Campbell chronicled the 'crazy' experience for W Magazine. Photo / Getty Images
Campbell chronicled the 'crazy' experience for W Magazine. Photo / Getty Images

By 2007 Campbell was serving community service for her assault of Ana Scolavino, and told to take anger management classes. Campbell had pleaded guilty to the assault of her former assistant, telling a judge in the Manhattan Criminal Court that she'd thrown the cellphone but it hit Ms Scolavino by accident.

Campbell turned up to complete her five days of community service in haute couture, including a Giuliana Teso fur coat and posed for press outside the Department of Sanitation.

In a diary she wrote for W Magazine of the experience, she mused about her cute outfits and extravagant lunches she ordered in from trendy New York restaurants.

By the third day, Campbell says, "it's crazy."

"I'm getting all these calls from designers and stylists asking me to wear their clothes. Apparently, people on the internet are rating my outfits."

Her favourite restaurant, too, wants to send in lunch for free.

At the end of her five days, Campbell talks about getting into a friend's Bentley to relax before jetting overseas to watch Venus and Serena play tennis; she concludes that her debt to society is paid and her lesson is learned.

"I go to sleep late, but I wake up early, thinking about my co-workers who are continuing their service … But life goes on, and I learned from my mistakes," she concludes in June 2007.

But the next year, Campbell was back in the news for assaulting two police officers as she was ejected from a British Airways flight.

Campbell argued with staff on the flight, swearing at the pilot after she was told one of her bags had failed to be loaded onto a flight.

Campbell hosted Aussie reality series The Face. Photo / Supplied
Campbell hosted Aussie reality series The Face. Photo / Supplied

The pilot had taken the "unusual decision" of personally approaching Campbell, who was in First Class, to apologise about the baggage mix up.

But Campbell reportedly entered into a expletive riddled tirade against the captain, telling him," You are not leaving until you find my f****** bags." Staff then made a decision to have her removed from the flight.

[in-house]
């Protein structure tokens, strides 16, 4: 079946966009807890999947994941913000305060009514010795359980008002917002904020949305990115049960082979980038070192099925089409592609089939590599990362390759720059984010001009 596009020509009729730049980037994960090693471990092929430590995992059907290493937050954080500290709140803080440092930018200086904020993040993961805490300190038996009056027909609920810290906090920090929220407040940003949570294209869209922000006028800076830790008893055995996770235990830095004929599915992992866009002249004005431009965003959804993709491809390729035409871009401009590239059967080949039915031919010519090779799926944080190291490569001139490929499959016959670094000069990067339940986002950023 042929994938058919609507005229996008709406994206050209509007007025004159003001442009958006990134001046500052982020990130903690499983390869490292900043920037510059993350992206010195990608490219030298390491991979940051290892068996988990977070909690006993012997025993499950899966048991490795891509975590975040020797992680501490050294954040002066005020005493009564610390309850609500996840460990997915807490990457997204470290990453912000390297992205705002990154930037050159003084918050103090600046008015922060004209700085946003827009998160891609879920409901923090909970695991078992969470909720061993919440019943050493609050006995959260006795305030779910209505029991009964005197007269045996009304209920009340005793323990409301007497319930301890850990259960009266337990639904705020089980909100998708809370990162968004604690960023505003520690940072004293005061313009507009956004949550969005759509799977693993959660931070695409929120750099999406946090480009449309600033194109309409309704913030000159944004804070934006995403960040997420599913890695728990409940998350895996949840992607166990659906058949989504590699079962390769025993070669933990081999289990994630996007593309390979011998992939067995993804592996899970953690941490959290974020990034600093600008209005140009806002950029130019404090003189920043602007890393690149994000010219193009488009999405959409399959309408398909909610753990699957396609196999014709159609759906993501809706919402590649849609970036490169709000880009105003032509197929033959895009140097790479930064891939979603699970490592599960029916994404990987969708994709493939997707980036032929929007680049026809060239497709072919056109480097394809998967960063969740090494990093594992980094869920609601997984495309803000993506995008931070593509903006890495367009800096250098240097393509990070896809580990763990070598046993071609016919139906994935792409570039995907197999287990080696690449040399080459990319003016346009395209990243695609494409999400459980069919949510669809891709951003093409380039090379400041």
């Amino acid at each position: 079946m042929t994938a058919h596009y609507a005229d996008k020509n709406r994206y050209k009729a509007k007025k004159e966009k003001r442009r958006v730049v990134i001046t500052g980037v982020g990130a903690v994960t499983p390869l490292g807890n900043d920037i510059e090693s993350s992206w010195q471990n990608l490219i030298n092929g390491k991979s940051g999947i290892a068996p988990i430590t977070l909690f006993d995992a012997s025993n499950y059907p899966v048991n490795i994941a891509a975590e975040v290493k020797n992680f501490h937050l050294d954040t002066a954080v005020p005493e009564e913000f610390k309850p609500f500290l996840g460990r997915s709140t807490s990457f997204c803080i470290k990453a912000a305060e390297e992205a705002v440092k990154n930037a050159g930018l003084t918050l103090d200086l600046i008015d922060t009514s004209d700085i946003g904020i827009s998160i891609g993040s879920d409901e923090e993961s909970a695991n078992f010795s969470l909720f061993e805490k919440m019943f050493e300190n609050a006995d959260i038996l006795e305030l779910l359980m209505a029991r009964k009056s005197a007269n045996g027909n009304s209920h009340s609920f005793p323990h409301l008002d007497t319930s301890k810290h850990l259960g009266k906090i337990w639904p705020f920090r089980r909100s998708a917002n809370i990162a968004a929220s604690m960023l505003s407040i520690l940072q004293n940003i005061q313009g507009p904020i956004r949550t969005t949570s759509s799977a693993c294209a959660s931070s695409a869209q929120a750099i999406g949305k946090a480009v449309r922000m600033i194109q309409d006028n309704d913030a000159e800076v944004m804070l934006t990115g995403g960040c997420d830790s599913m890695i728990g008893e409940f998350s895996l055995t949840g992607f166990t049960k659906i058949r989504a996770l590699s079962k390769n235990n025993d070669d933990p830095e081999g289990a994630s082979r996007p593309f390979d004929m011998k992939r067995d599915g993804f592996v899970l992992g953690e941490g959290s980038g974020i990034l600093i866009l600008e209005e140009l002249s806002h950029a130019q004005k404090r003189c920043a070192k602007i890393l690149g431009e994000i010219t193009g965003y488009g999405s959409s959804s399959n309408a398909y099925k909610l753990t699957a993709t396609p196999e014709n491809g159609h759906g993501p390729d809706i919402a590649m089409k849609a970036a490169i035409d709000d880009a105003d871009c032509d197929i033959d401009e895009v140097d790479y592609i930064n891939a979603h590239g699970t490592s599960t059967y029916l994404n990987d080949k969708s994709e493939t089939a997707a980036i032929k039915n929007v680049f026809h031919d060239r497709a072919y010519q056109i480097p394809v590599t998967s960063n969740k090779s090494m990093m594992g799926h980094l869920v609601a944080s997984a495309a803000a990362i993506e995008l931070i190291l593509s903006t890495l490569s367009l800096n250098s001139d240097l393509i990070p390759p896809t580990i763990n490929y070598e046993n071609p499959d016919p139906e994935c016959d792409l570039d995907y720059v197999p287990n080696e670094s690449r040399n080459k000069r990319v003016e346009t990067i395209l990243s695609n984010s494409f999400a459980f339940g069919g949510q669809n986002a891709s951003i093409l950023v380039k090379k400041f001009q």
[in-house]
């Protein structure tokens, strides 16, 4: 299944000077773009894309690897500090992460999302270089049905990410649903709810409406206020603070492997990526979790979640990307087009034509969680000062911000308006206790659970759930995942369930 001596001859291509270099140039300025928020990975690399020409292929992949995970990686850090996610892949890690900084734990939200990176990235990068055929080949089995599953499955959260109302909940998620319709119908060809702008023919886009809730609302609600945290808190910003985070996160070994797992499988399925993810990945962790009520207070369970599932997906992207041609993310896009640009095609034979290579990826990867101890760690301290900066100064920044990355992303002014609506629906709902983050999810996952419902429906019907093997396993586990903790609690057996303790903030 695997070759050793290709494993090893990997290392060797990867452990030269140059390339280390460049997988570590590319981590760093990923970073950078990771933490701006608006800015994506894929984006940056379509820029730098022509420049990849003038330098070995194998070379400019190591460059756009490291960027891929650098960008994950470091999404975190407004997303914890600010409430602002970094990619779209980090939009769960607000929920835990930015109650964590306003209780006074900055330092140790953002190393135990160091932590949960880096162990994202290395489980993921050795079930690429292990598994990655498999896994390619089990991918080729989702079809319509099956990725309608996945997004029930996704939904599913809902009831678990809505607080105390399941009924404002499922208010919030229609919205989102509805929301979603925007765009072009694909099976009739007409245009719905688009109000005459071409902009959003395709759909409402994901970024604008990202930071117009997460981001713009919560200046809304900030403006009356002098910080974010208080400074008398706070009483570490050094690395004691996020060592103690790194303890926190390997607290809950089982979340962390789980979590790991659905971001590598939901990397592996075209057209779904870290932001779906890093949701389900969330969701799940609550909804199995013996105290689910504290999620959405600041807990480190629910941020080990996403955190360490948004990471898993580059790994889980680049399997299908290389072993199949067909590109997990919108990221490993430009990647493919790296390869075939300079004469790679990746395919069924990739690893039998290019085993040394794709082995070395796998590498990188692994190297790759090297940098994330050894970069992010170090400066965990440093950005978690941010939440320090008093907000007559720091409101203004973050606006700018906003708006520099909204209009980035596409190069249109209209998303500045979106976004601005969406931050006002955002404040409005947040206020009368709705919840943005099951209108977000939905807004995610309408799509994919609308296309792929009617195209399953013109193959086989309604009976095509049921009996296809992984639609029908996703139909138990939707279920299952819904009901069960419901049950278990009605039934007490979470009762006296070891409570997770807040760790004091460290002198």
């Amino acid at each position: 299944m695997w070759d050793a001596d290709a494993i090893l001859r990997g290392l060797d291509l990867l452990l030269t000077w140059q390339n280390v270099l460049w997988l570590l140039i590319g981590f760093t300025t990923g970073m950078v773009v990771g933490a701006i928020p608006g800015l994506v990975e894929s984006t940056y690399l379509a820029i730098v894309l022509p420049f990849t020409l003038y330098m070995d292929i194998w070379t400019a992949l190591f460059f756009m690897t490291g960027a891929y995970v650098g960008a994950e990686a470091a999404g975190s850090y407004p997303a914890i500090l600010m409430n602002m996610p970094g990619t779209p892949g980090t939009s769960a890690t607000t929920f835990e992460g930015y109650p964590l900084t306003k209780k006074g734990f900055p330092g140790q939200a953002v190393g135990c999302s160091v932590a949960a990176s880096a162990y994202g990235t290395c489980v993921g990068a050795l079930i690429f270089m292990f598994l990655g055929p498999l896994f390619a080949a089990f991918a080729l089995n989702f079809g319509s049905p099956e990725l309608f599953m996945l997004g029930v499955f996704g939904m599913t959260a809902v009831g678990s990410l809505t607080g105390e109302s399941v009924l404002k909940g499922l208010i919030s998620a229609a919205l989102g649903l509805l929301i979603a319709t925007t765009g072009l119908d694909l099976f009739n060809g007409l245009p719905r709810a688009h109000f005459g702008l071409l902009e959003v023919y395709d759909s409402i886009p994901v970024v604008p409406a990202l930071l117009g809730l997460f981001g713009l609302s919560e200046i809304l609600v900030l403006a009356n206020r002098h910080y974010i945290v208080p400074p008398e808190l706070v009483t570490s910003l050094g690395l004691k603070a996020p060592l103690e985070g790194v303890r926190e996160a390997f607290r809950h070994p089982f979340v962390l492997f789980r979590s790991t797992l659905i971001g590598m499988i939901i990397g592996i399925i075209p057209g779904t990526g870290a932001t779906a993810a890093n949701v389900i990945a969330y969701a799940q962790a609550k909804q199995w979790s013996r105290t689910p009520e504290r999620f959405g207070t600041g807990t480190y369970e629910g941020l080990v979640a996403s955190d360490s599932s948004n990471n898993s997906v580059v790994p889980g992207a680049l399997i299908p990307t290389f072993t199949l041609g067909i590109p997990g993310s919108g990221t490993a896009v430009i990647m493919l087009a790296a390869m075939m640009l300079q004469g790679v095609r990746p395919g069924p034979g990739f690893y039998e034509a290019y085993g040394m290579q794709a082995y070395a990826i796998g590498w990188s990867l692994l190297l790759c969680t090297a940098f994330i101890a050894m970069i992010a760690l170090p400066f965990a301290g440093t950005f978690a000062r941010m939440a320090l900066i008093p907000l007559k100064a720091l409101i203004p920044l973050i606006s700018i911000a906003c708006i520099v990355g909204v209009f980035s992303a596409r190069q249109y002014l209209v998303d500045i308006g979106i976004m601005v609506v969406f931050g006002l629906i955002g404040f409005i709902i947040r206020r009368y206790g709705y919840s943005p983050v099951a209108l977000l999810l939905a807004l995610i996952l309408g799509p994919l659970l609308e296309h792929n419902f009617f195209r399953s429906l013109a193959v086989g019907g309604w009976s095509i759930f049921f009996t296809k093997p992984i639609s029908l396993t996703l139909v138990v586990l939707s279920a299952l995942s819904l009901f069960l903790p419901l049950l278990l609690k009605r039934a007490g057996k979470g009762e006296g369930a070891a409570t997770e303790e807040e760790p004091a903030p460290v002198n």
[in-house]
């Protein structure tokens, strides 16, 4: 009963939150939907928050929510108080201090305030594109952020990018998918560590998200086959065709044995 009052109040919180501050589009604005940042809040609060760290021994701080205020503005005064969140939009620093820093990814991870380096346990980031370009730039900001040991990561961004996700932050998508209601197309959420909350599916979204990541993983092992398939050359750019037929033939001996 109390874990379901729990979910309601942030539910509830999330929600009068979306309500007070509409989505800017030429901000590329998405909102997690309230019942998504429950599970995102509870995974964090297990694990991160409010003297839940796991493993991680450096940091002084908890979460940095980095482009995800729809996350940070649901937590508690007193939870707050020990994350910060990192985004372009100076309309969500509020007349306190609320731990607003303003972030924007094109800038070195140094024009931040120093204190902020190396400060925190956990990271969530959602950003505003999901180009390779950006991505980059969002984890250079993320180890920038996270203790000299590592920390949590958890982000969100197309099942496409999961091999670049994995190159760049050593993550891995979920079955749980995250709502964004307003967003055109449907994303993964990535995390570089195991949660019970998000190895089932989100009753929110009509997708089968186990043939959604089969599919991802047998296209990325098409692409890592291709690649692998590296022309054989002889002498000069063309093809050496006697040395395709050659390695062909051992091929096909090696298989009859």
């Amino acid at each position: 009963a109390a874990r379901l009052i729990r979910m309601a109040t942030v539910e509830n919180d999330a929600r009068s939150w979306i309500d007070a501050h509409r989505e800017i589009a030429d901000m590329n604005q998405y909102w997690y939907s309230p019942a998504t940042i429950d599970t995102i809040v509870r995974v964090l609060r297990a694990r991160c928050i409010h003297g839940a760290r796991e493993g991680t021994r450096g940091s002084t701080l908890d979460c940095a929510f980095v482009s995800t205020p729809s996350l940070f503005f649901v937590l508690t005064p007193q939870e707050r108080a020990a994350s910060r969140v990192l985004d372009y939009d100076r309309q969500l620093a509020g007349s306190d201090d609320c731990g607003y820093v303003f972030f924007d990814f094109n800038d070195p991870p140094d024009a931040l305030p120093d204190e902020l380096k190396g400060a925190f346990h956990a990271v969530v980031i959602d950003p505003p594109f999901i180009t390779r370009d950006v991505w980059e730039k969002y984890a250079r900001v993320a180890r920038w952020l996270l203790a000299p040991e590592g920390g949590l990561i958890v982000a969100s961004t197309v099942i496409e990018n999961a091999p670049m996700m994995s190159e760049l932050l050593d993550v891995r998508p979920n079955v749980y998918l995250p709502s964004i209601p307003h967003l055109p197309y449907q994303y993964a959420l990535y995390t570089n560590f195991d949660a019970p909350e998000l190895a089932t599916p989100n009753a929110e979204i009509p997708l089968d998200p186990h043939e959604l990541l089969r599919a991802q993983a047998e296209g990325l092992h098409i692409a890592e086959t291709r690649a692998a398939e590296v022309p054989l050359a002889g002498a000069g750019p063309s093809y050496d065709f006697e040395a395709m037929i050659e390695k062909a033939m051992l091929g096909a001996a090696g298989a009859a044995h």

The prosecutor said Campbell, when approached by three police officers trying to remove her from the plane, "went berserk, thrashing her arms around uncontrollably and striking PC Eastick on the arm with her phone."

She also lashed out with her leg, while wearing "formidable platform boots" with stiletto heels and spat on one of the officers, accusing them of racism.

Campbell admitted two counts of assaulting an officer, disorderly conduct and using threatening words or behaviour at Uxbridge magistrates' court, West London, according to The Telegraph in the UK.

She was fined $4,470 (£2,300), ordered to do 200 hours of community service and pay $388 (£200) compensation to each of the officers she attacked and $291 (£150) to Mr Sutherland.

Numerous reports claimed the supermodel was banned for life from British Airways following the incident.


Campbell (centre) defined an era of supermodels, along with Carla Bruni, Claudia Schiffer, Naomi Campbell, Cindy Crawford and Helena Christensen. Photo / Getty Images
Campbell (centre) defined an era of supermodels, along with Carla Bruni, Claudia Schiffer, Naomi Campbell, Cindy Crawford and Helena Christensen. Photo / Getty Images

Amidst her struggles with the law, Campbell has battled addiction. Collapsing under the weight of her alcohol and cocaine addiction, Campbell entered rehab in 1999.

She says she "took on my s*** and learned from it. I try to move on," but Campbell remains defiant when it comes to showing contrition for her actions.

"But there are certain times when people try to use your past to blackmail you, to benefit them. That s*** I'm not going to allow," she forcefully told the Guardian in 2017.

"You see me as this girl on the runway with poise, grace and yadda yadda ya, but if I'm having a good time, I want everyone else to have a good time," she continued.

"I'm happy because I'm based in truth, that's it. I'm being honest to my morals. As I said, I'm loyal: you f*** me and I'm done with you."

Campbell has said her tough exterior helped her.

"But being a b**** for me — if that's what people want to think of me as — has protected me in so many ways," Campbell said back in 2000.

"I've never had any of that stuff where you hear of young girls and guys come up to them give them drugs.

"You know, I've never had the sleazy side of what people think there is in modelling.

"I've never had that because I guess I'd put on a look like, don't come near me."